Years ago I did a review of movies just out on video, which I called “Amateur Armchair Review” because … why not? I stopped because the paper apparently no longer needed the filler, but you really miss me, don’t you? Go on, say it …
Fine. I’m back anyway, because doing a regular review of new movies gives me an excuse to go see new movies. I’m starting late with “Godzilla”, the reboot of my favorite childhood monster movies. Instead of bad dubbing and a guy in a rubber suit we get spectacular effects and excellent production values, but I liked it anyway.
Unlike the last American attempt at the franchise, which I didn’t hate but also didn’t like much, this version has the feel of a Japanese monster movie. That’s a compliment, by the way. The biggest criticism I’ve seen is that the main character just kind of floats through, letting things happen to him. That’s true. At least, it’s true for the main human character.
Aaron Taylor-Johnson is Ford Brody, who reluctantly heads to Japan to bail out his obsessed dad, Joe (Bryan Cranston … why do they never give acting Oscars for monster movies?) Joe is obsessing over a nuclear accident that killed his wife years ago, and it turns out Joe is right that the whole thing is a cover-up … there’s a monster in them-there ruins.
But the monster is not Godzilla, who at 60 was probably convalescing at the Old Monster’s Home. It’s a MUTO (don’t ask), a giant monster that happens to wake up just when our heroes break into the place. What are the chances?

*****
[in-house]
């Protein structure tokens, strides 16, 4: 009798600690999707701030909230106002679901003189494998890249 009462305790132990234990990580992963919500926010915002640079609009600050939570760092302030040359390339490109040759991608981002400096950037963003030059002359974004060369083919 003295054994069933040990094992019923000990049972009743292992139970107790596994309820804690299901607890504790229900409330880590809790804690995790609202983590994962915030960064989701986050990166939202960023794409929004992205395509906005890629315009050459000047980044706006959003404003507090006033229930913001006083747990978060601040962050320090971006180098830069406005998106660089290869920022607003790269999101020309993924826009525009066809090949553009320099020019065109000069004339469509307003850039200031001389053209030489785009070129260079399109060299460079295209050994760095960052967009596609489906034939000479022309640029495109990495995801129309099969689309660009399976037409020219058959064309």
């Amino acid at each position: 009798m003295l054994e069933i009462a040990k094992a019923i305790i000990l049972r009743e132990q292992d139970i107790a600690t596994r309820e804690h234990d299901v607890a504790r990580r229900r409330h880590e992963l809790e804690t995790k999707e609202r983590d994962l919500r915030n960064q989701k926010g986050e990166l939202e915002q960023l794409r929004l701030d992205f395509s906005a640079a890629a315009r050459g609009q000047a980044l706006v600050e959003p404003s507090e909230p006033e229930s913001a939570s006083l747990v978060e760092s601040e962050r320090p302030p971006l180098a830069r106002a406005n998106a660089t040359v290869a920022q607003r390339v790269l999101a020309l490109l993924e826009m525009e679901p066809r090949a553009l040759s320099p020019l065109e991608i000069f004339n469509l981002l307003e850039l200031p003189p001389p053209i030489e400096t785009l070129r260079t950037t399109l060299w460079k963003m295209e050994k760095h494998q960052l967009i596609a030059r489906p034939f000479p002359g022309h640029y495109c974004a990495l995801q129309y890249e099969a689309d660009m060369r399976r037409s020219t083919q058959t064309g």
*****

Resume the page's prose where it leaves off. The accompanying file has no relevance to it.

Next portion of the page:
Things go south very quickly and soon Godzilla is chasing the MUTO, because he’s apparently employed by Mother Nature to bring balance back to the Force, or maybe I’m mixing up my franchises. Luckily Brody’s wife, played by Mary Kate and Ashley Olsen’s less scary sister Elizabeth, is safe with their son all the way across the Pacific, in San Francisco. The monsters will never end up there. Will they?
This is not the perfect monster movie, mostly because I’m not getting a cut. It’s true Ford Brody tends to go along with whatever challenge tends to pop up in front of him—and he certainly isn’t as much fun as the 1998 “Godzilla” character played by Matthew Broderick, who along with a great cast was trapped in a movie with no heart. (Could that be related to movie maker Roland Emmerich saying he didn’t like the original Godzilla movies? That’s who you want making one.)
Although Brody manages to save the day in the end—somebody’s day—sort of—I suspect his bouncing around was on purpose. Yes, he’s just trying to get back to his family, and later protect them, but his and all human activity is a subplot. (And sometimes not an interesting subplot.)
This isn’t about humanity, which to the monsters is no more important than ants on the ground being trampled during a fist fight. This is very much about humanity’s helplessness in the face of forces of nature that care not a bit what people do. It’s a dark film, very much a disaster movie, with absolutely mind-blowing special effects. But it brings back the spirit of the original films, in a way that’s hard to explain.
And yeah, for all the destruction, it’s fun. Don’t judge me.
My score, going back to my old review days:
Oscar potential: 3 ½ out of 4 M&M’s, if only for special effects, or the score.
Entertainment value: 4 out of 4 M&M’s. The good green ones.
Next: I slice into the X-Men